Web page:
Death comes pretty simply in the latest installment of Stephenie Meyer’s “Twilight” series, too: the conceit allows the filmmakers to get away with murder, literally. Meyers has set her vampire story in adolescence (never mind that Edward is more than a hundred years old and could probably be Bella’s great-great-grandfather), and the constraints and abilities of the vampires become a metaphor for the emotional chaos of high school. In the first “Twilight” installment, Edward can’t kiss Bella because he is afraid that he will get so excited he’ll lose control of himself and suck her blood; for them, sex is tantamount to death. Not that this sense of decorum prevents Edward from killing evil vampires, or nearly murdering a group of young men whose rape-fixated thoughts he can psychically overhear. Edward has murdered, and in Breaking Dawn we learn that he has murdered lots.
Of course, a few other forbidden territories are broken in as well. The protagonists finally marry, having waited until the wise old age of eighteen, and since the book and the film dutifully show them being wed, they are then allowed to fuck each others’ brains out. For a film that claims to be sexually responsible, the “Twilight” movies are awfully dependent on teenage sex to attract viewers. The actors prance about like pieces of meat, their disturbingly developed bodies on full display; Taylor Lautner’s rippling teenage chest is just a little better than the child beauty-pageant stars at the end of Little Miss Sunshine. The fans have divided themselves into teams (Team Jacob and Team Edward) and, considering that they already know the outcome of the love triangle between Bella, Edward, and Jacob, the choice of a team can mean little more than—well, you can imagine.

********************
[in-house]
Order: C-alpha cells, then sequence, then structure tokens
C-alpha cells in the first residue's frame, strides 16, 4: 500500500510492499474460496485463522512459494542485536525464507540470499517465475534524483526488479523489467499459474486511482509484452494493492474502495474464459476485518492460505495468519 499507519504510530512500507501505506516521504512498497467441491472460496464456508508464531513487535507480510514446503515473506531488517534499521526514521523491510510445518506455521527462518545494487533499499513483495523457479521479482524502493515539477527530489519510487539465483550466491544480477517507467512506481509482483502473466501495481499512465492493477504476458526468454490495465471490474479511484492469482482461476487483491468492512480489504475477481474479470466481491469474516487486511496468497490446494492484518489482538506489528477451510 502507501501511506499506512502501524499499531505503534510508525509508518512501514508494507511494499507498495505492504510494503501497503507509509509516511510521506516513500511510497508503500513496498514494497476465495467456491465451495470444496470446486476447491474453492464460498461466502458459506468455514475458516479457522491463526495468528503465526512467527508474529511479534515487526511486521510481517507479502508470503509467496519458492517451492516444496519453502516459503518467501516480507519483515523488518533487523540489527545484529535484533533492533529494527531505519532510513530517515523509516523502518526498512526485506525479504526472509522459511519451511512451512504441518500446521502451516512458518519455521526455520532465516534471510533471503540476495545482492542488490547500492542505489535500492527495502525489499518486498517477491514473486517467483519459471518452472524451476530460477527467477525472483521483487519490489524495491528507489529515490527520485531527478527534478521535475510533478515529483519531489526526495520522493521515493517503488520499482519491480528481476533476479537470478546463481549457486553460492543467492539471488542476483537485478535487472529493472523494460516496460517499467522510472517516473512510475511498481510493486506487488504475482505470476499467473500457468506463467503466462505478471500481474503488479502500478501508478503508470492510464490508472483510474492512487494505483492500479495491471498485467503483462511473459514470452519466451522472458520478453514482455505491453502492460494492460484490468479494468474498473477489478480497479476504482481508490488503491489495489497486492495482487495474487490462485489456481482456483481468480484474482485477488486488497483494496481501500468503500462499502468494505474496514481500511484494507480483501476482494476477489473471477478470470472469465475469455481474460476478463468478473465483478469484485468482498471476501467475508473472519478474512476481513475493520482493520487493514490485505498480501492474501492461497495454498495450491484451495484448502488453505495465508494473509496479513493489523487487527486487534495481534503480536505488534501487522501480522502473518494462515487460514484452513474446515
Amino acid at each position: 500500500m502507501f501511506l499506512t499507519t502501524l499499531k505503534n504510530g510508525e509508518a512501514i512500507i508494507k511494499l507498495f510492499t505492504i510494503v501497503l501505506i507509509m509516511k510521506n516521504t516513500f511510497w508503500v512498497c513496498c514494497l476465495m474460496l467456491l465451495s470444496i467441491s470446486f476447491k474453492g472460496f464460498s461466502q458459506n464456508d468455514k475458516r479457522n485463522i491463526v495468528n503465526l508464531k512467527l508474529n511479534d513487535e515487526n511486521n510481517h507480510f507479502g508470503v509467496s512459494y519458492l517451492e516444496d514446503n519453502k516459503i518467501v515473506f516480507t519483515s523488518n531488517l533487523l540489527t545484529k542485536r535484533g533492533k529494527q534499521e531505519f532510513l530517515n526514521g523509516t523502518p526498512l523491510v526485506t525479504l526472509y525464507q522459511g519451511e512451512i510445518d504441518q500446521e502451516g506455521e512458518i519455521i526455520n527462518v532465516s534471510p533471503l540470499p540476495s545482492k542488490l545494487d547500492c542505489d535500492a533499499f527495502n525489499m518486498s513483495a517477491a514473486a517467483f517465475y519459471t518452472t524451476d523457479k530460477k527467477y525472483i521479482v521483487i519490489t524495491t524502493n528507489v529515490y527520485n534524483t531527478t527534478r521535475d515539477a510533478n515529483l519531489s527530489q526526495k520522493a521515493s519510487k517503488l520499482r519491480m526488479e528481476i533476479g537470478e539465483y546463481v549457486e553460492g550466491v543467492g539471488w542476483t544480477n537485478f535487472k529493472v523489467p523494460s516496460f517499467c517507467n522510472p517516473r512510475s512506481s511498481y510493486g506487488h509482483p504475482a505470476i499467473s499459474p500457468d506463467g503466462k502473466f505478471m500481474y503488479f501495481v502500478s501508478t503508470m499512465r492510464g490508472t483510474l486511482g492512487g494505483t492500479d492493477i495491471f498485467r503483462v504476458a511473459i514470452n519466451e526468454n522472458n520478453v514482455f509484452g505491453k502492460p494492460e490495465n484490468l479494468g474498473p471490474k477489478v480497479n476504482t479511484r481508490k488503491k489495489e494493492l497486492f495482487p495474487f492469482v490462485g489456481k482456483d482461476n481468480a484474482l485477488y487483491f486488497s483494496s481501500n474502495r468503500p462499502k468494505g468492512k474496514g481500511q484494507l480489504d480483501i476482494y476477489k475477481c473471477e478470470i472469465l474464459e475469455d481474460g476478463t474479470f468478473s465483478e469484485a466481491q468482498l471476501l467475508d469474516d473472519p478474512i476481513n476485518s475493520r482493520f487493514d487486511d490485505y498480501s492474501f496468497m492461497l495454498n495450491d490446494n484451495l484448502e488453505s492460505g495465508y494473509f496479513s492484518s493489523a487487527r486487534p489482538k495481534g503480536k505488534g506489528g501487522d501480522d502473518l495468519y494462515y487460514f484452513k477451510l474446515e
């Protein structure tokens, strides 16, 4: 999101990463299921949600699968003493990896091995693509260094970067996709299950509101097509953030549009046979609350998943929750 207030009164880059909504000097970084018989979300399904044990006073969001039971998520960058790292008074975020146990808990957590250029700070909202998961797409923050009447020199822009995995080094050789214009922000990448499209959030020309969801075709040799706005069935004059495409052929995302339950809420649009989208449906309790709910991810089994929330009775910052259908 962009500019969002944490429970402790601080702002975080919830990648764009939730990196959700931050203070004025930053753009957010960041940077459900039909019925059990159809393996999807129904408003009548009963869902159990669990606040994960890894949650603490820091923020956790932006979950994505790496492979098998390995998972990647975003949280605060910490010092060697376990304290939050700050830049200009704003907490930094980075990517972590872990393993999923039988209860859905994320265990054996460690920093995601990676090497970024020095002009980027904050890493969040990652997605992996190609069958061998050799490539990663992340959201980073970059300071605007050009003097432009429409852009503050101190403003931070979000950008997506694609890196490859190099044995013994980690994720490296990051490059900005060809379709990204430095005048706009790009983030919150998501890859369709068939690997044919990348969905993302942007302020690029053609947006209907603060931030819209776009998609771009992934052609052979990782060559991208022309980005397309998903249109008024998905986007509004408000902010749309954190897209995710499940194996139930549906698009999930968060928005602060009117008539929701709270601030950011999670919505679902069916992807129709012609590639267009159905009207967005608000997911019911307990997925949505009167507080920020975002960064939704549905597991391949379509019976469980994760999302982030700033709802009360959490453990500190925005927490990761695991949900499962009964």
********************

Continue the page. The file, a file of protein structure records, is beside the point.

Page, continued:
Not that sex leads to anything splendid when it finally does happen: Bella (spoiler alert!) becomes pregnant with a vampire that apparently develops to birth size within weeks, requires her to drink blood, and is eating her from the inside. This terrifying picture of pregnancy culminates with Bella’s rival lovers giving her a C-section, as if they are playing some perverse adolescent game of doctor.
Motherhood is the fall guy in The Descendants, too. It’s revealed early on that the daughter hates her mother because she caught her mother cheating; it is the daughter, in fact, who reveals the affair to her father and aids in the hunt for the other man. The mother remains comatose, and the movie suggests that the adulteress got what she deserved. Not even her lover, when he finally surfaces, loves her.
Bella initially fares little better; despite the boys’ best efforts, she dies in childbirth. But not to worry! She can be saved by being turned into a vampire, a recourse not available to most teen moms. But then again, those “Twilight” creators know how to get their blood—and eat it, too.